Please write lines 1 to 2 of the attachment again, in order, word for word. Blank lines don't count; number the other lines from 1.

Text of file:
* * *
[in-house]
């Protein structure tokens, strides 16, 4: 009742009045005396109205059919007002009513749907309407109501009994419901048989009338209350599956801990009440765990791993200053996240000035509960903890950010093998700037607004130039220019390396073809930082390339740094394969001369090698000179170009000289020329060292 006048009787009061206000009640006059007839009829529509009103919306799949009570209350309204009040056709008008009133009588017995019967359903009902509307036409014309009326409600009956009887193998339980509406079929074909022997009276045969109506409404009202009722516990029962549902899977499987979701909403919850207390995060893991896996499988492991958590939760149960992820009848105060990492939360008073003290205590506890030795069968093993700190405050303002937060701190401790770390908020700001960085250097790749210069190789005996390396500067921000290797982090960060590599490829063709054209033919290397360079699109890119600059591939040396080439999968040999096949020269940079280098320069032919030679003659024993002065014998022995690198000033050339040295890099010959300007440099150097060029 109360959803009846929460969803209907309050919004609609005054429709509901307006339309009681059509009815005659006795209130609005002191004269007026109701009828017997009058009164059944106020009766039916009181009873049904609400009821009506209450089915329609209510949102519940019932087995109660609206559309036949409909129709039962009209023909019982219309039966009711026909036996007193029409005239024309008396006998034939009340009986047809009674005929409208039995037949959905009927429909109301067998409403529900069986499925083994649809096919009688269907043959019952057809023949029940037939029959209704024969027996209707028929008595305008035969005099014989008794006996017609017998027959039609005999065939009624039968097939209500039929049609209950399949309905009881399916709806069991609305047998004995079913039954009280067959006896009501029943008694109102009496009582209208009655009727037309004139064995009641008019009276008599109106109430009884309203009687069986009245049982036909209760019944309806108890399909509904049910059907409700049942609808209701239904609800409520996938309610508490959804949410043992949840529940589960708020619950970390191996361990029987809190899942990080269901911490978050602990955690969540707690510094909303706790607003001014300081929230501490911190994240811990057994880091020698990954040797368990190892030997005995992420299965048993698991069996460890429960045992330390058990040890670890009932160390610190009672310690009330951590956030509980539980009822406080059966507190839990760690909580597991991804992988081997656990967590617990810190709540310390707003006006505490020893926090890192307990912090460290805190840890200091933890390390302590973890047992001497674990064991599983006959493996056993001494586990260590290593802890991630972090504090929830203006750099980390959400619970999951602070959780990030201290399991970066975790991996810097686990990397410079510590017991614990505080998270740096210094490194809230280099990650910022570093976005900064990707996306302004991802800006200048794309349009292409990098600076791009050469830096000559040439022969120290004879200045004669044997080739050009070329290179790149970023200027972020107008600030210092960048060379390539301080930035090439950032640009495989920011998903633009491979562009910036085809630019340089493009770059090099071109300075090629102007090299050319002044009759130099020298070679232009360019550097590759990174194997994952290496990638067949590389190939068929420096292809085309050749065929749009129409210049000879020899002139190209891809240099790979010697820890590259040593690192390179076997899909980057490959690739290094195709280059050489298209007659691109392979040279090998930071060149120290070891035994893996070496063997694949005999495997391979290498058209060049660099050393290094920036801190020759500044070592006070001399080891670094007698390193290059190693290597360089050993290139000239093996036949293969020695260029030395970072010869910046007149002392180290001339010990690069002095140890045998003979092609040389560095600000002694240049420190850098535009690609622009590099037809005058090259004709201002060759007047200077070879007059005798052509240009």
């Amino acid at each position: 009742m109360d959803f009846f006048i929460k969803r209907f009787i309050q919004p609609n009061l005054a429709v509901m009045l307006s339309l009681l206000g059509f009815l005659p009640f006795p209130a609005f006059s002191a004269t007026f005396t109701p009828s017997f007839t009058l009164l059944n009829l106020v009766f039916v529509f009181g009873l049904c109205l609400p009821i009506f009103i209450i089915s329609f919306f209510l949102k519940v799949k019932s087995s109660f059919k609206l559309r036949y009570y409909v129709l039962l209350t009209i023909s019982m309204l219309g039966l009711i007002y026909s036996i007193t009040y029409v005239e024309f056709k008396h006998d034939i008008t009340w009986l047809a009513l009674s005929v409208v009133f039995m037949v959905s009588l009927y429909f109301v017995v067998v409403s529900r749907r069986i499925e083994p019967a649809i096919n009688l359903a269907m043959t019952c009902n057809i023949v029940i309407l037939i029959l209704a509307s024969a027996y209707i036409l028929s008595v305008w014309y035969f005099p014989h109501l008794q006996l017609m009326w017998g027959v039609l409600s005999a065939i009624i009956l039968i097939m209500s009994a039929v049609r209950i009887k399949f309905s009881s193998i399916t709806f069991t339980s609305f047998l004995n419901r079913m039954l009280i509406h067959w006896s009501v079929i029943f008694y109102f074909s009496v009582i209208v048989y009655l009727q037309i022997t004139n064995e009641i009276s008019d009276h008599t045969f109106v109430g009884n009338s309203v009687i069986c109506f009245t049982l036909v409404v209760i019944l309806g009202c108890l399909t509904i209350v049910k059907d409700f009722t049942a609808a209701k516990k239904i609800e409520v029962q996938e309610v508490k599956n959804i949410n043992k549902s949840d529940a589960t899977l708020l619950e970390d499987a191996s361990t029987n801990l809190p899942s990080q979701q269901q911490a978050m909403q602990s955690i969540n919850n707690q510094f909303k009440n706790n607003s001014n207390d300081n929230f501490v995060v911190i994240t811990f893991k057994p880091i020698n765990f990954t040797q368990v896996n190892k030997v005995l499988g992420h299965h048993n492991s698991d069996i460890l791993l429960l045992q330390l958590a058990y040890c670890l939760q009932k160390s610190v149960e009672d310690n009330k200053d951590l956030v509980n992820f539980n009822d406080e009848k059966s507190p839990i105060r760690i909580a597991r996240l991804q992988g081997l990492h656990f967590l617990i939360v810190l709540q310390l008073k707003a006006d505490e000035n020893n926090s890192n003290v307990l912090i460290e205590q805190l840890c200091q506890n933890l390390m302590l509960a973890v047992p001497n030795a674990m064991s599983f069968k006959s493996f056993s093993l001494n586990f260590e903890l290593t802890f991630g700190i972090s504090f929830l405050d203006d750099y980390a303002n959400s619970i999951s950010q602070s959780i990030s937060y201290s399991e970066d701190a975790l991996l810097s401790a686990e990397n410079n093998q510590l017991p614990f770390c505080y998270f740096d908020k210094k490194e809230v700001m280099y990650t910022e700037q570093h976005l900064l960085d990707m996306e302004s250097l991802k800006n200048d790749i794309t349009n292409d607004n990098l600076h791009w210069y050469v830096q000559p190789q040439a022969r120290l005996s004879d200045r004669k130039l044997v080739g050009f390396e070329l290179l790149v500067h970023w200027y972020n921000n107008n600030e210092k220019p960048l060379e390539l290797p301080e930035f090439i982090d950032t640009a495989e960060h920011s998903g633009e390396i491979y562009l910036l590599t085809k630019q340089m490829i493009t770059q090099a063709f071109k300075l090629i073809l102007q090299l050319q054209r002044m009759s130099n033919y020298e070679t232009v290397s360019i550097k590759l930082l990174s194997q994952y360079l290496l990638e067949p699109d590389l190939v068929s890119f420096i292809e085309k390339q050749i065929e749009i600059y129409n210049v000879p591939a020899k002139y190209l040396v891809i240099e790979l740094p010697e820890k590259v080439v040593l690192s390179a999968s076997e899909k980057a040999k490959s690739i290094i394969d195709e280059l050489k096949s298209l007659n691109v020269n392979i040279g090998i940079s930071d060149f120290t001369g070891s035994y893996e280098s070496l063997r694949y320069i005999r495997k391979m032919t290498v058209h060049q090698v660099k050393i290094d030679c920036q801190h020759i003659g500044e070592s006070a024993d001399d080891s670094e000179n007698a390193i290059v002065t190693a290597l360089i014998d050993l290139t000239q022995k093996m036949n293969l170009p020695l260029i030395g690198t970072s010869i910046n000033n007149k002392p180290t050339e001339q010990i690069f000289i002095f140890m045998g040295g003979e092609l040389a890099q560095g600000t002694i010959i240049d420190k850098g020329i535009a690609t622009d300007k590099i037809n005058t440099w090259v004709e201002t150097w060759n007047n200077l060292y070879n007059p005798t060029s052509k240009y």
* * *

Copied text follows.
[in-house]
């Protein structure tokens, strides 16, 4: 009742009045005396109205059919007002009513749907309407109501009994419901048989009338209350599956801990009440765990791993200053996240000035509960903890950010093998700037607004130039220019390396073809930082390339740094394969001369090698000179170009000289020329060292 006048009787009061206000009640006059007839009829529509009103919306799949009570209350309204009040056709008008009133009588017995019967359903009902509307036409014309009326409600009956009887193998339980509406079929074909022997009276045969109506409404009202009722516990029962549902899977499987979701909403919850207390995060893991896996499988492991958590939760149960992820009848105060990492939360008073003290205590506890030795069968093993700190405050303002937060701190401790770390908020700001960085250097790749210069190789005996390396500067921000290797982090960060590599490829063709054209033919290397360079699109890119600059591939040396080439999968040999096949020269940079280098320069032919030679003659024993002065014998022995690198000033050339040295890099010959300007440099150097060029 109360959803009846929460969803209907309050919004609609005054429709509901307006339309009681059509009815005659006795209130609005002191004269007026109701009828017997009058009164059944106020009766039916009181009873049904609400009821009506209450089915329609209510949102519940019932087995109660609206559309036949409909129709039962009209023909019982219309039966009711026909036996007193029409005239024309008396006998034939009340009986047809009674005929409208039995037949959905009927429909109301067998409403529900069986499925083994649809096919009688269907043959019952057809023949029940037939029959209704024969027996209707028929008595305008035969005099014989008794006996017609017998027959039609005999065939009624039968097939209500039929049609209950399949309905009881399916709806069991609305047998004995079913039954009280067959006896009501029943008694109102009496009582209208009655009727037309004139064995009641008019009276008599109106109430009884309203009687069986009245049982036909209760019944309806108890399909509904049910059907409700049942609808209701239904609800409520996938309610508490959804949410043992949840529940589960708020619950970390191996361990029987809190899942990080269901911490978050602990955690969540707690510094909303706790607003001014300081929230501490911190994240811990057994880091020698990954040797368990190892030997005995992420299965048993698991069996460890429960045992330390058990040890670890009932160390610190009672310690009330951590956030509980539980009822406080059966507190839990760690909580597991991804992988081997656990967590617990810190709540310390707003006006505490020893926090890192307990912090460290805190840890200091933890390390302590973890047992001497674990064991599983006959493996056993001494586990260590290593802890991630972090504090929830203006750099980390959400619970999951602070959780990030201290399991970066975790991996810097686990990397410079510590017991614990505080998270740096210094490194809230280099990650910022570093976005900064990707996306302004991802800006200048794309349009292409990098600076791009050469830096000559040439022969120290004879200045004669044997080739050009070329290179790149970023200027972020107008600030210092960048060379390539301080930035090439950032640009495989920011998903633009491979562009910036085809630019340089493009770059090099071109300075090629102007090299050319002044009759130099020298070679232009360019550097590759990174194997994952290496990638067949590389190939068929420096292809085309050749065929749009129409210049000879020899002139190209891809240099790979010697820890590259040593690192390179076997899909980057490959690739290094195709280059050489298209007659691109392979040279090998930071060149120290070891035994893996070496063997694949005999495997391979290498058209060049660099050393290094920036801190020759500044070592006070001399080891670094007698390193290059190693290597360089050993290139000239093996036949293969020695260029030395970072010869910046007149002392180290001339010990690069002095140890045998003979092609040389560095600000002694240049420190850098535009690609622009590099037809005058090259004709201002060759007047200077070879007059005798052509240009």